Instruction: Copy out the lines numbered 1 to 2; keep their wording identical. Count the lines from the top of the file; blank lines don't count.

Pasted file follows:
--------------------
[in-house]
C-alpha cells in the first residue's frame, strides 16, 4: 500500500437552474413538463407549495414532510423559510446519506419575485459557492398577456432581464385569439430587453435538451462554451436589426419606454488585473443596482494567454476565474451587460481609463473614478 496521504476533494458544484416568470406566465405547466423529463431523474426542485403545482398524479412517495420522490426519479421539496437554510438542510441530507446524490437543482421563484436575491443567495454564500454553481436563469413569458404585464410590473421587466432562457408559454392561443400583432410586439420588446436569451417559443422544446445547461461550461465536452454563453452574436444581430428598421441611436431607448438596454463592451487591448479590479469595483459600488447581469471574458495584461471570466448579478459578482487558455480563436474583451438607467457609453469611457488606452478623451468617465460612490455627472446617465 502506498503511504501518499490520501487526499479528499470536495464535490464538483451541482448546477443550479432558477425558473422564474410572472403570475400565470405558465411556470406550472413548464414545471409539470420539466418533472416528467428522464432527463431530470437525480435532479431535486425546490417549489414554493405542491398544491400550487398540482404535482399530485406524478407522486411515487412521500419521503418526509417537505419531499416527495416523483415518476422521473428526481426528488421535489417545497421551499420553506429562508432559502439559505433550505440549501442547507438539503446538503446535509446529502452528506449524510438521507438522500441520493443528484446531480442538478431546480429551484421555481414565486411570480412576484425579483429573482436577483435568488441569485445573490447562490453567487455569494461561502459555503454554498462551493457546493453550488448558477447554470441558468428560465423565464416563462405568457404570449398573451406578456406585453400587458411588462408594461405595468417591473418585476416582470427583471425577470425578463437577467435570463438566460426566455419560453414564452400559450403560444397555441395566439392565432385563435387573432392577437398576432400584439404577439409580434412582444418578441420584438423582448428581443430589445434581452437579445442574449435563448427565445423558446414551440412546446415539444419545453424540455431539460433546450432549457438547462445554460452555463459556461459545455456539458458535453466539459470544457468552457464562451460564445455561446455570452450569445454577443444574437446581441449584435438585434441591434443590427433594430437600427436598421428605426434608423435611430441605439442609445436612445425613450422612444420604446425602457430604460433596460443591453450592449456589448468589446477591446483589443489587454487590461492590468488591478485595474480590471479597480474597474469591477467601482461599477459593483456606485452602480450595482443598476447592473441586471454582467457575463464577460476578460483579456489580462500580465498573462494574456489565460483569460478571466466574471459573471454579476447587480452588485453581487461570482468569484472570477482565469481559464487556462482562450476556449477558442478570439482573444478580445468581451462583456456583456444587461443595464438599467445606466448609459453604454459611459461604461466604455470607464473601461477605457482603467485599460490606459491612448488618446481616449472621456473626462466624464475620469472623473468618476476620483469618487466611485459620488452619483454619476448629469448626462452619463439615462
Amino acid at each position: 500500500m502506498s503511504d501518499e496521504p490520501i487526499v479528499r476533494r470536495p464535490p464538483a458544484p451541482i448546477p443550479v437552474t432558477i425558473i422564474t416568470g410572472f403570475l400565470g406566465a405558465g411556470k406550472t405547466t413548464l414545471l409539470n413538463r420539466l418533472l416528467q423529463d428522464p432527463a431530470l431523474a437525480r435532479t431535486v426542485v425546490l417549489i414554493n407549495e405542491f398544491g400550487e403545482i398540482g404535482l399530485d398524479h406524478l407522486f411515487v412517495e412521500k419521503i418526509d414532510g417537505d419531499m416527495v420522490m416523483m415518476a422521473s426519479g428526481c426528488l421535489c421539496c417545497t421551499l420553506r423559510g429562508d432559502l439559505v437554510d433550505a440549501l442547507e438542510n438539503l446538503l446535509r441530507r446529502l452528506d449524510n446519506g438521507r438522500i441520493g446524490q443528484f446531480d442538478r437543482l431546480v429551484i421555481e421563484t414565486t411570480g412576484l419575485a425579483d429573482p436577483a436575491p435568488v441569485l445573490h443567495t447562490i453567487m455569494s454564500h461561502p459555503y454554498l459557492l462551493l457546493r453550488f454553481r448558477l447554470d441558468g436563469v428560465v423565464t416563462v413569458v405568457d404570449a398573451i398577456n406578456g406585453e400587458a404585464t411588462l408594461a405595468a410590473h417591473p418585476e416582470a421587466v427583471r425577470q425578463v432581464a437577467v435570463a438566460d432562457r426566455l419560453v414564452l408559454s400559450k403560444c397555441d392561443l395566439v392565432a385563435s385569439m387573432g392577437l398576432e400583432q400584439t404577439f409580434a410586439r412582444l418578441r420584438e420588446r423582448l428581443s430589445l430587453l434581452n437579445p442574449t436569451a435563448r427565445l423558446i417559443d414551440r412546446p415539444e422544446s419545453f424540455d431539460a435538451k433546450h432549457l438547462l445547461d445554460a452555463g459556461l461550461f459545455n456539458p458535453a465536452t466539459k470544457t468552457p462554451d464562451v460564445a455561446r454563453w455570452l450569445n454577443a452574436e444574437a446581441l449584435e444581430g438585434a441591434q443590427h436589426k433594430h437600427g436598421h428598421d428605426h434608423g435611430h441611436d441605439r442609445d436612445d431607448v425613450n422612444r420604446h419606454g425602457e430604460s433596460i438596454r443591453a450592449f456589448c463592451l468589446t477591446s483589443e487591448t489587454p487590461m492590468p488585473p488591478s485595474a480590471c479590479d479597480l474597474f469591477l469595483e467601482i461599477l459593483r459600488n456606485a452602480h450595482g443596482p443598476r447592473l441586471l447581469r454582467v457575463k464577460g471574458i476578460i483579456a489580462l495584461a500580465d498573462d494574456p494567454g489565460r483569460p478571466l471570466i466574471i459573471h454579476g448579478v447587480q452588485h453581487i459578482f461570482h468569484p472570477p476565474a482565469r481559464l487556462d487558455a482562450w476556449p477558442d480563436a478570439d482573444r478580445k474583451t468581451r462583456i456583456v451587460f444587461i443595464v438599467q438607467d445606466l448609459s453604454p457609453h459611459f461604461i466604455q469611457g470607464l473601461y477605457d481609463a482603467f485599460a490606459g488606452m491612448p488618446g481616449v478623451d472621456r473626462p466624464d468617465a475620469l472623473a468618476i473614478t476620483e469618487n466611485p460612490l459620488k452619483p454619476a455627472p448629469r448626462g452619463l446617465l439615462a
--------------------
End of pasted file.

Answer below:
[in-house]
C-alpha cells in the first residue's frame, strides 16, 4: 500500500437552474413538463407549495414532510423559510446519506419575485459557492398577456432581464385569439430587453435538451462554451436589426419606454488585473443596482494567454476565474451587460481609463473614478 496521504476533494458544484416568470406566465405547466423529463431523474426542485403545482398524479412517495420522490426519479421539496437554510438542510441530507446524490437543482421563484436575491443567495454564500454553481436563469413569458404585464410590473421587466432562457408559454392561443400583432410586439420588446436569451417559443422544446445547461461550461465536452454563453452574436444581430428598421441611436431607448438596454463592451487591448479590479469595483459600488447581469471574458495584461471570466448579478459578482487558455480563436474583451438607467457609453469611457488606452478623451468617465460612490455627472446617465 502506498503511504501518499490520501487526499479528499470536495464535490464538483451541482448546477443550479432558477425558473422564474410572472403570475400565470405558465411556470406550472413548464414545471409539470420539466418533472416528467428522464432527463431530470437525480435532479431535486425546490417549489414554493405542491398544491400550487398540482404535482399530485406524478407522486411515487412521500419521503418526509417537505419531499416527495416523483415518476422521473428526481426528488421535489417545497421551499420553506429562508432559502439559505433550505440549501442547507438539503446538503446535509446529502452528506449524510438521507438522500441520493443528484446531480442538478431546480429551484421555481414565486411570480412576484425579483429573482436577483435568488441569485445573490447562490453567487455569494461561502459555503454554498462551493457546493453550488448558477447554470441558468428560465423565464416563462405568457404570449398573451406578456406585453400587458411588462408594461405595468417591473418585476416582470427583471425577470425578463437577467435570463438566460426566455419560453414564452400559450403560444397555441395566439392565432385563435387573432392577437398576432400584439404577439409580434412582444418578441420584438423582448428581443430589445434581452437579445442574449435563448427565445423558446414551440412546446415539444419545453424540455431539460433546450432549457438547462445554460452555463459556461459545455456539458458535453466539459470544457468552457464562451460564445455561446455570452450569445454577443444574437446581441449584435438585434441591434443590427433594430437600427436598421428605426434608423435611430441605439442609445436612445425613450422612444420604446425602457430604460433596460443591453450592449456589448468589446477591446483589443489587454487590461492590468488591478485595474480590471479597480474597474469591477467601482461599477459593483456606485452602480450595482443598476447592473441586471454582467457575463464577460476578460483579456489580462500580465498573462494574456489565460483569460478571466466574471459573471454579476447587480452588485453581487461570482468569484472570477482565469481559464487556462482562450476556449477558442478570439482573444478580445468581451462583456456583456444587461443595464438599467445606466448609459453604454459611459461604461466604455470607464473601461477605457482603467485599460490606459491612448488618446481616449472621456473626462466624464475620469472623473468618476476620483469618487466611485459620488452619483454619476448629469448626462452619463439615462